Mobile Map - A new battlefield for the Chinese Internet giants

Written by Ken Ding || 24 Jun 2013

Recently, Google managed to beat its rivals including Apple and Facebook to buy Waze, an Israeli mobile-navigation startup. Google will pay for more than $1 billion for this relatively unknown company. Similarly in China. One month ago, Alibaba, a global B2B giant, invested about $3 billion into Amap, China’s leading map and local based services provider which made Alibaba Amap’s biggest shareholder. Other China’s internet giants, Tencent and Baidu have also been focusing on their mobile map offerings.

Why are these internet companies willing to spend so much money on mobile-app services? According to China Internet Network Information Center (CNNIC), China’s mobile internet market exploded sharply during recent years, with the total number of mobile internet users climbing to 420 million by the end of 2012. The number of mobile-map users gained the biggest increase (35%), accounting for one third of total mobile internet users. Although the CNNIC pointed out navigation and route searching are still the most widely used mobile-map services, LBS, local-based service such as finding popular merchants, checking in location for coupons and sharing check-ins with friends, is increasingly popular and the number of LBS users has reached nearly 40% of total mobile-map users in China.

Currently, LBS providers can offer various value-added services, such as check-in services and promotion information push services to merchants to help them attract nearby customers. Customers quickly get used to value-added LBS's to help them find the suitable products they want to buy or the places where they want to consume. Therefore, LBS providers can acquire extensive consumer and merchant resources, and then they can work together with payment companies and banks to promote the mobile payment business which is also booming in China. For example, Baidu founded its LBS department last year to promote its online-to-offline (O2O) strategy which aims to integrate offline service information provided by various merchants such as movie theaters, restaurants and shops with this mobile Baidu. Alibaba’s investment into Amap will also help Alipay, the largest third-party payment company and a unit of Alibaba in China, to develop its mobile payment services.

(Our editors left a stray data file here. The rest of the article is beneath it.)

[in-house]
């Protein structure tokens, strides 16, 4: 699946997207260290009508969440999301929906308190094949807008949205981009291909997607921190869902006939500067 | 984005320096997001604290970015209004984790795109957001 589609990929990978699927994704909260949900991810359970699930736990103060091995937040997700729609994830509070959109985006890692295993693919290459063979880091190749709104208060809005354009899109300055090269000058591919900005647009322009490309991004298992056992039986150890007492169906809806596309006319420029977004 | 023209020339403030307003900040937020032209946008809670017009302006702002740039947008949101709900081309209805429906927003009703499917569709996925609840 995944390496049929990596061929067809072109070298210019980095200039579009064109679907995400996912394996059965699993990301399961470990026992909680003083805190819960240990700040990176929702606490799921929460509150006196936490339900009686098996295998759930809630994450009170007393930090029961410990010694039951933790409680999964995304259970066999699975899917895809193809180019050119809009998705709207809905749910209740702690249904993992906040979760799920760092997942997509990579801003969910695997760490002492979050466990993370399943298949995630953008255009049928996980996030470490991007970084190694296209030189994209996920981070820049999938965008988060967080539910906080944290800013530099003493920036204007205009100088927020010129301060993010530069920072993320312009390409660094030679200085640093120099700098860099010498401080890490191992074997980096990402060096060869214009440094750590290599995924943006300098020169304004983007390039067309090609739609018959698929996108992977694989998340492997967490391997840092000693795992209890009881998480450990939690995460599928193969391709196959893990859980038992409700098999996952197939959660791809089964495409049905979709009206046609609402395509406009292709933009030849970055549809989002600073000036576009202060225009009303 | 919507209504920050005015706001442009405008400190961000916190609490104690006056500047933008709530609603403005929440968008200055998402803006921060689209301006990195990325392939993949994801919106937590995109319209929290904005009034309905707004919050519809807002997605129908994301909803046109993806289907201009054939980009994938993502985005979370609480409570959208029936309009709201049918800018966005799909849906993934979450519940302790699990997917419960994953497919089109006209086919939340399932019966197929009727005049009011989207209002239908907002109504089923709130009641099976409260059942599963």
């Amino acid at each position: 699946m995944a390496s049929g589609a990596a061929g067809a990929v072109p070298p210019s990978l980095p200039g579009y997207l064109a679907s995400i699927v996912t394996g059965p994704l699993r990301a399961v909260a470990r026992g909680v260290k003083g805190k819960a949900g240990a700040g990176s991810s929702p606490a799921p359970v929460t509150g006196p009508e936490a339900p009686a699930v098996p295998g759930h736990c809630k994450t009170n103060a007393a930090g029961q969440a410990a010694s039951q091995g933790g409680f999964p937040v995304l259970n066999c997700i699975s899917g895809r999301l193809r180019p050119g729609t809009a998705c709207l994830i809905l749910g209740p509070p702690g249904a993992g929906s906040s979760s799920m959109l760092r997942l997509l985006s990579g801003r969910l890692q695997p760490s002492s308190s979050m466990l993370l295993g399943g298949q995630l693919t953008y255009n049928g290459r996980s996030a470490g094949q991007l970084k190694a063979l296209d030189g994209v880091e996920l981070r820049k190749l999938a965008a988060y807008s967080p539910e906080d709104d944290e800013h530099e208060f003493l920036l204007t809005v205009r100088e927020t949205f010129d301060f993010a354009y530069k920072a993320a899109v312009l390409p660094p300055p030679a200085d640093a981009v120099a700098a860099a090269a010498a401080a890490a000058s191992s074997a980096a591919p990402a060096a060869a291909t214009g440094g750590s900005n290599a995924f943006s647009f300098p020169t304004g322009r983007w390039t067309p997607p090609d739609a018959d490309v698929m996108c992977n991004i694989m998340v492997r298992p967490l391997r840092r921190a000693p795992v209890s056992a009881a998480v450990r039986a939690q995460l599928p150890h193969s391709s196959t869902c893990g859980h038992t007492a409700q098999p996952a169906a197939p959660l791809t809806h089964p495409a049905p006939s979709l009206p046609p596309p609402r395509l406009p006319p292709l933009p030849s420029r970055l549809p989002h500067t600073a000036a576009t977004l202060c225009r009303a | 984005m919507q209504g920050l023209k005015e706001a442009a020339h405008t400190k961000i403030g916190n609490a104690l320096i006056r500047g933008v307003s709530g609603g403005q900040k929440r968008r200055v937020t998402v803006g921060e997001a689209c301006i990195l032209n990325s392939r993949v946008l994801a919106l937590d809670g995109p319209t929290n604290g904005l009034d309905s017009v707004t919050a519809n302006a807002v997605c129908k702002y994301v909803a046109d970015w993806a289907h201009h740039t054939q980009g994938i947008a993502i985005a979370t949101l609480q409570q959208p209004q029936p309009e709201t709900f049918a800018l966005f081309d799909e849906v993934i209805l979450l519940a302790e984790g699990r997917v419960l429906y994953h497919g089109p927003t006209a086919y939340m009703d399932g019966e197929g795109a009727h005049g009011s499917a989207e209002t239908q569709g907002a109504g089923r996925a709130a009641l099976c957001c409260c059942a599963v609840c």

However, LBS is still in a nascent stage in China, and all of the main players are still grappling with a few challenges. For example, none of them, including the large mobile payment providers, have figured out the perfect business model. Moreover, because LBS need a large amount of work on data process and analysis, these players have a great demand on BI or big data solutions. As the number of LBS and mobile payment users keeps a rapid growth and the mobile internet market continues to grow in China, we expect that foreign vendors who can provide business consulting services and big data solutions will have enormous opportunities in the future.

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